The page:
Expressions and Operations in Java

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Expressions and Operations
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This gives the following result:
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NaN == NaN false, NaN != NaN true, NaN > NaN false, NaN < NaN false NaN > 1000 false, NaN < 1000 false
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Because NaN cannot even be compared to itself, the only way to determine whether the variable v holds the value NaN is to call visNan() Infinity The result of performing arithmetic operations on infinity is either infinity or NaNThe following code shows examples of operations that return each of these results:
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var inf:Number = 10/00; println("inf + 1: {inf + 1}, inf "inf - inf: {inf - inf}, println("inf / 2: {inf / 2}, inf "inf mod 1000: {inf mod + inf: {inf + inf}," inf / inf: {inf / inf}"); mod inf: {inf mod inf}," 1000}");
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The result of running this code is as follows:
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inf + 1: Infinity, inf + inf: Infinity, inf - inf: NaN, inf / inf: NaN inf / 2: Infinity, inf mod inf: NaN, inf mod 1000: NaN
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Unlike NaN, it is possible to compare infinity to other values:
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var posInf:Number = 10 / 00; var negInf:Number = -10 / 00; println("posInf > negInf {posInf > negInf}," "posInf > 1000 {posInf > 1000}," "negInf < 1000 {negInf < 1000}"); println("posInf == negInf {posInf == negInf}," "posInf == posInf {posInf == posInf}," "negInf == negInf {negInf == negInf}");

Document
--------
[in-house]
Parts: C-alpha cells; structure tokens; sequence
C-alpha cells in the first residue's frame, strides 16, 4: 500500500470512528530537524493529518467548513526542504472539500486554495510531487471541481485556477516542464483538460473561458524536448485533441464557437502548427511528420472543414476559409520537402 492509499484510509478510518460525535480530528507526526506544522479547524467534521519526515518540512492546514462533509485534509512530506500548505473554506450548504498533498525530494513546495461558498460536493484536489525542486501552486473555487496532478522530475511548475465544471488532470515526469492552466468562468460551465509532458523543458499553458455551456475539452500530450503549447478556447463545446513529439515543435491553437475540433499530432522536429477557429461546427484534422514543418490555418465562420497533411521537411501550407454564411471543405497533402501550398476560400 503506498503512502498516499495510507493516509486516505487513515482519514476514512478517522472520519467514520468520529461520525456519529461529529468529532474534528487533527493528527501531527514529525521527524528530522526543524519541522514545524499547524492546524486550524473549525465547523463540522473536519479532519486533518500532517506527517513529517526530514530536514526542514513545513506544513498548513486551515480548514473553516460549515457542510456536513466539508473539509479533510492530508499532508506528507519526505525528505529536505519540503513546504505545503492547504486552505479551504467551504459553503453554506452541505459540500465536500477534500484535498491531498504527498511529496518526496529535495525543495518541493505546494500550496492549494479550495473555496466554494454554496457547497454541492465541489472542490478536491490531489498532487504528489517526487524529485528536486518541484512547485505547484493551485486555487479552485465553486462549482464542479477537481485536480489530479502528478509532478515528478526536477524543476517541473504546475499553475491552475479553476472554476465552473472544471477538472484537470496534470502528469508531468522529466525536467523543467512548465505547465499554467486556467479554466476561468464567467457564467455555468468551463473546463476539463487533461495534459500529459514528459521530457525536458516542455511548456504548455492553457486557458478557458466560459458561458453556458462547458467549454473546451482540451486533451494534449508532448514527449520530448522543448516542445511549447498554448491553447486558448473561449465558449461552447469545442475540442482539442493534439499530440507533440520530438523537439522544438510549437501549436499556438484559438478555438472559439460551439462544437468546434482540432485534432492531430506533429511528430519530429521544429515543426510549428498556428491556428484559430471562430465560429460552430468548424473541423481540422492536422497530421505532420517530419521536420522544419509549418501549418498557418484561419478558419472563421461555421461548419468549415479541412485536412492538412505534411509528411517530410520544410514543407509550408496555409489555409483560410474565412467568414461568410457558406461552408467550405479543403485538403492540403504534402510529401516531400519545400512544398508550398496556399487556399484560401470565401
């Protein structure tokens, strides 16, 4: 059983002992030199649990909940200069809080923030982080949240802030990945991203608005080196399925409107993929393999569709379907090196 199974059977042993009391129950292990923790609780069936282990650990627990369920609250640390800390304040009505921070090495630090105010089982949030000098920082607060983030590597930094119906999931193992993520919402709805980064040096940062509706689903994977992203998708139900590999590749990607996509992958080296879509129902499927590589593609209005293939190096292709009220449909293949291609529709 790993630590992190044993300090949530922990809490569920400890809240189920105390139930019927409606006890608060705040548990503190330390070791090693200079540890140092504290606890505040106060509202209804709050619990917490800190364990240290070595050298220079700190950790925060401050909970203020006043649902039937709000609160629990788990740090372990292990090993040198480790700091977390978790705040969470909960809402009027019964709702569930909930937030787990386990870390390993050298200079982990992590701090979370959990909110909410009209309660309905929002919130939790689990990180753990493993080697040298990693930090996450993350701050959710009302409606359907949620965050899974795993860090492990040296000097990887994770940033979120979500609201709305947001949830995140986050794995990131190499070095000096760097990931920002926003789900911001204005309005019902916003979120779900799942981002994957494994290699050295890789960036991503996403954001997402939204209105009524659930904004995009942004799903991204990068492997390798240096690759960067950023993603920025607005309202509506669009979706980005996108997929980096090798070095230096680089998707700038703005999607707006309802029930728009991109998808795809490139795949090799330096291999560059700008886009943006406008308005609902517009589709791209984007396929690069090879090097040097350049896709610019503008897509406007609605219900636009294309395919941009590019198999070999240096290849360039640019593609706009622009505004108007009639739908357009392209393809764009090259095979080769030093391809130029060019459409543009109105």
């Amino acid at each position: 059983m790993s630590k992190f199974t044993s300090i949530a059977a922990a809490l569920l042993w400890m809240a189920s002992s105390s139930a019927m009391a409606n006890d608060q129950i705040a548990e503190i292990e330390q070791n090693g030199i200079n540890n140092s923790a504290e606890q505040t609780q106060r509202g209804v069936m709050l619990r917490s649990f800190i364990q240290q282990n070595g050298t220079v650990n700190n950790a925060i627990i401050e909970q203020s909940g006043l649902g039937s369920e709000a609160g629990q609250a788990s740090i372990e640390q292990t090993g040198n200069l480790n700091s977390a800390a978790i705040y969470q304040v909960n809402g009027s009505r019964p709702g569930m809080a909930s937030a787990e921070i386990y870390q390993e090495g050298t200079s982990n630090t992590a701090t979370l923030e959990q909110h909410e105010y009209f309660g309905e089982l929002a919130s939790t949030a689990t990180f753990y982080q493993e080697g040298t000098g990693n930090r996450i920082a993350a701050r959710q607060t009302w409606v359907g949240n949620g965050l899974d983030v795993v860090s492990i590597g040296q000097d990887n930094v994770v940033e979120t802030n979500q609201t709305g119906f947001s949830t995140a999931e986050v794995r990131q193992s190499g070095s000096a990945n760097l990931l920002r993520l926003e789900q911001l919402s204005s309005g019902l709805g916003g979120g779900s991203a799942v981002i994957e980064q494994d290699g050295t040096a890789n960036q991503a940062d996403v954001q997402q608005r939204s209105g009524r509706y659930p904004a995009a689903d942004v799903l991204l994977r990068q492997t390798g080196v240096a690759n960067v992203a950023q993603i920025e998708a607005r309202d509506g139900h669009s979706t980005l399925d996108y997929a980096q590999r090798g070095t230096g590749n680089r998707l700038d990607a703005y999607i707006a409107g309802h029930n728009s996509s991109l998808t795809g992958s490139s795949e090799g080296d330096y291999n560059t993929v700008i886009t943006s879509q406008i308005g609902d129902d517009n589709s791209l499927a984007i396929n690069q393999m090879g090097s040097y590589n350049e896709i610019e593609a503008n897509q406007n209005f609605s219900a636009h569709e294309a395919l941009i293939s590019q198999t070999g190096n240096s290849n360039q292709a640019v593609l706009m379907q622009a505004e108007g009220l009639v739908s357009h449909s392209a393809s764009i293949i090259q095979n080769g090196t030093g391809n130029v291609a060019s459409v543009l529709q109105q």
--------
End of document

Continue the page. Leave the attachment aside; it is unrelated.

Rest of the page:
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The results are as you might expect:
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posInf > negInf true, posInf > 1000 true, negInf < 1000 true posInf == negInf false, posInf == posInf true, negInf == negInf true
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Boolean Operations
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The operators and and or require two Boolean operands and produce a Boolean result:
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The and operator evaluates to true if both of its operands are true, otherwise to false The or operator evaluates to true if either of its operands is true and to false if they are both false
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6 Expressions, Functions, and Object Literals
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The and operator is equivalent to && in Java, whereas or is the same as || JavaFX does not have any equivalent of Java s bitwise logical operators & and | and neither does it have an exclusive or operator Both operators evaluate their operands only if it is absolutely necessary to do so For example, consider the following two functions, both of which return a fixed Boolean value (functions are discussed later in this chapter):
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function one() { return true } function two() { return false }